Second (and last?) chance for Britain’s Conservative party

Conservative party MPs are starting the process to replace Theresa May as Britain’s Prime Minister. Candidates are proffering policy positions and personal cameos as if they mattered (they don’t for now – maybe later), with little recognition of the changed rules of the game, and less of the abyss that looms before them.  It’s a little like Kerensky’s ministers arguing over personal expenses, while the Bolsheviks stream through the gates of St Petersburg’s Winter Palace.

Let’s go back to round one (familiar to regular Point of Order readers). May’s strategic gamble was that she could sell a half Brexit. Leave the EU in name, get back national control over immigration, but for all practical purposes stay firmly in the legal and economic structure of the single market and customs union (hopefully for a while, maybe forever, let’s see). It was plausible, but it failed because the polity was just too polarised. Most Brexiteers swallowed their pride and accepted the May deal, but enough said – its not enough. And when Mrs May appealed to the other side, they rejected her olive branch with disdain and perhaps a calculation that they could get more later. The European Union gave her no room for manoeuvre as things got sticky.

This drawn-out failure has galvanised the Conservative party’s members and voters. Party meetings and election results all point to a majority wanting Brexit, wanting it now and willing to abandon their party if they don’t get it. For the time being, they seem beyond the influence, let alone control, of the current leadership.

Conservative MPs are finding this hard to cope with. They are forcing themselves to the conclusion that the next Prime Minister has to credibly promise that Britain will leave the EU on (or about) 31 October without an agreement if he or she cannot negotiate a better one than the May deal. But quite a few of them see both outcomes as impossible.

Boris Johnson is still front runner for the job. Perhaps because he has been underestimated so often in the past, the media can’t always see what a deft campaign he is running. He has insisted that the UK must leave the EU on 31 October, must prepare vigorously for a no-deal exit, but that he is not aiming for it. When asked if the Government might prorogue Parliament if it gets difficult he carefully quipped “I am strongly not attracted to it”.  In a debate reduced to Stalinist cliche, his ability to cut to the issue through elliptical, sometimes flippant, humour may be a strength. (When poor Mrs May repeated the focus group line “People are sick and tired of Brexit” she found out that they were obsessed and this was the British way of saying they were sick and tired of her).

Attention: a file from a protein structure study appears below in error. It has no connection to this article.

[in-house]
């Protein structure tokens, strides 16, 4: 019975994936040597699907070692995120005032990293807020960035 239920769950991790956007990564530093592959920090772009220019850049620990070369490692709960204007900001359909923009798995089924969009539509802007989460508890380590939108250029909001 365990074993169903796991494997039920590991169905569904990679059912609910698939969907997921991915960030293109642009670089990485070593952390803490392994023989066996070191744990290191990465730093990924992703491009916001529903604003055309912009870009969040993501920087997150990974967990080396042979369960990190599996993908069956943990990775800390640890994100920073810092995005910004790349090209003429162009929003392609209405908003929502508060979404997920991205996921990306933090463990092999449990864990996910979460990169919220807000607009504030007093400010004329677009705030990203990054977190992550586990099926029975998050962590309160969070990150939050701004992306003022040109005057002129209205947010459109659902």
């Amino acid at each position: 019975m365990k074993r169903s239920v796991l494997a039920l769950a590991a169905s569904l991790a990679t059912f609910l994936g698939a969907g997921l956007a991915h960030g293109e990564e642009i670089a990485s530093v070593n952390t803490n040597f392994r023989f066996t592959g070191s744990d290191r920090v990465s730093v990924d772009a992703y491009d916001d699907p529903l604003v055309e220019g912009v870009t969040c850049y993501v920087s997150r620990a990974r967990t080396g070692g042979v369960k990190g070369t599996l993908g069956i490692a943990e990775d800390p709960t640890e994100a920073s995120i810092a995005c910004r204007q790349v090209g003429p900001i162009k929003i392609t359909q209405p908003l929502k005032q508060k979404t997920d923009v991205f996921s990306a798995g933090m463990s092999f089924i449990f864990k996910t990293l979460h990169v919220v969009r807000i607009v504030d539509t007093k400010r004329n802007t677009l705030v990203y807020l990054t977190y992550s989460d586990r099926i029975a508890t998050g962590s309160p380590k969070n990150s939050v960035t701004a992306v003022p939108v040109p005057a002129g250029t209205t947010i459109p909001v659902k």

The new leader will find her or himself with limited time, options and leverage. Expect Cuban missile crisis-style brinksmanship. The EU at first refusing to negotiate and disdainfully saying they won’t move an inch. Seeing Britain making credible preparations, urgent negotiations resume. At two minutes to midnight, the EU might just agree to something based on the May deal but with the guarantee of full exit from the customs union / single market and of a free trade agreement before Britain’s scheduled 2022 election. This might be enough for the frazzled Brexiteers to accept. Credit will no doubt be attributed to something else (perhaps Donald Trump’s offer to Britain of a beautiful free trade agreement or Italy’s threat to leave the Euro). Victory snatched from the jaws of defeat.

If there is no miracle agreement, the only practical alternatives appear to be a no-deal exit (likely to be less damaging than generally thought but still scary and uncertain) or a general election (a failed government with a tiny majority would find it hard to avoid this, and even harder to win).  There is unlikely to be a third chance.

So for a deal to happen, the EU must believe that otherwise there will be a no-deal exit (and want to avoid this); Government MPs must believe that otherwise there will be an early election (and their oblivion); and the new leader has to believe that Conservative voters are willing to see Labour’s Jeremy Corbyn as Prime Minister.   The last one is probably the easiest.

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